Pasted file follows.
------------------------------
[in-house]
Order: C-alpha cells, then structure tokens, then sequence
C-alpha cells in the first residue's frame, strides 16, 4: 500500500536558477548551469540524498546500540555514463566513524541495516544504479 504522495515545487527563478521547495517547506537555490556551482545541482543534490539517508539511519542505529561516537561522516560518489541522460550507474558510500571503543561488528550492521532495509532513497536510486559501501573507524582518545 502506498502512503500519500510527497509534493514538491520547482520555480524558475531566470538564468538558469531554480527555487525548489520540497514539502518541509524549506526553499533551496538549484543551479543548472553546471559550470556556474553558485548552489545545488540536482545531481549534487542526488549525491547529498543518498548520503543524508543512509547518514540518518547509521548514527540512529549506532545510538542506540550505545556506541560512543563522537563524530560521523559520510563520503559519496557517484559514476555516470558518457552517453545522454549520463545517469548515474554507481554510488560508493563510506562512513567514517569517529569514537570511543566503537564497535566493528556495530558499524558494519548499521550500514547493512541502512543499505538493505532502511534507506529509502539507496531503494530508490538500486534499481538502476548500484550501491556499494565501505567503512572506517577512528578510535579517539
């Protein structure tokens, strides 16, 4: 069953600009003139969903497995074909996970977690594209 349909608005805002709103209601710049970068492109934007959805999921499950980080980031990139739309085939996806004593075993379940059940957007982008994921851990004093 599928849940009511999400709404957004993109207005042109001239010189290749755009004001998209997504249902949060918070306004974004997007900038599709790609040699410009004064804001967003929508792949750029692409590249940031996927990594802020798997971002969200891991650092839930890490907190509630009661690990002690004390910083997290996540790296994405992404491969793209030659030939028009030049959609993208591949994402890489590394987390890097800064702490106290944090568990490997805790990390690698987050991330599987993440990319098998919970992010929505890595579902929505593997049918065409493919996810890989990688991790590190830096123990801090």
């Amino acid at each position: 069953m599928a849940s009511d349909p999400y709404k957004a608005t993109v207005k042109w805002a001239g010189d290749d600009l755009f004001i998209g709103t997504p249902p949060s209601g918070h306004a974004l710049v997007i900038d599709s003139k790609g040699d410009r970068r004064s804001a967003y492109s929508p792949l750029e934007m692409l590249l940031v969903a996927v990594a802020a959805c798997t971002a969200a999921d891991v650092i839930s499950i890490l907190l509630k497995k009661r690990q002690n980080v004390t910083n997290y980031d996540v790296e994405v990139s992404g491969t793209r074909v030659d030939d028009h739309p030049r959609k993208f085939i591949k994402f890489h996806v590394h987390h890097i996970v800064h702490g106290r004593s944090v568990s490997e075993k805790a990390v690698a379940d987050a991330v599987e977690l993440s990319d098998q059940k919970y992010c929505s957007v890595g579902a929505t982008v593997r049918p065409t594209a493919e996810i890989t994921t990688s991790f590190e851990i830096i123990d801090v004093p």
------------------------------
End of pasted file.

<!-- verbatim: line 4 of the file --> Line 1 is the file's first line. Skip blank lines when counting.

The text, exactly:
């Protein structure tokens, strides 16, 4: 069953600009003139969903497995074909996970977690594209 349909608005805002709103209601710049970068492109934007959805999921499950980080980031990139739309085939996806004593075993379940059940957007982008994921851990004093 599928849940009511999400709404957004993109207005042109001239010189290749755009004001998209997504249902949060918070306004974004997007900038599709790609040699410009004064804001967003929508792949750029692409590249940031996927990594802020798997971002969200891991650092839930890490907190509630009661690990002690004390910083997290996540790296994405992404491969793209030659030939028009030049959609993208591949994402890489590394987390890097800064702490106290944090568990490997805790990390690698987050991330599987993440990319098998919970992010929505890595579902929505593997049918065409493919996810890989990688991790590190830096123990801090």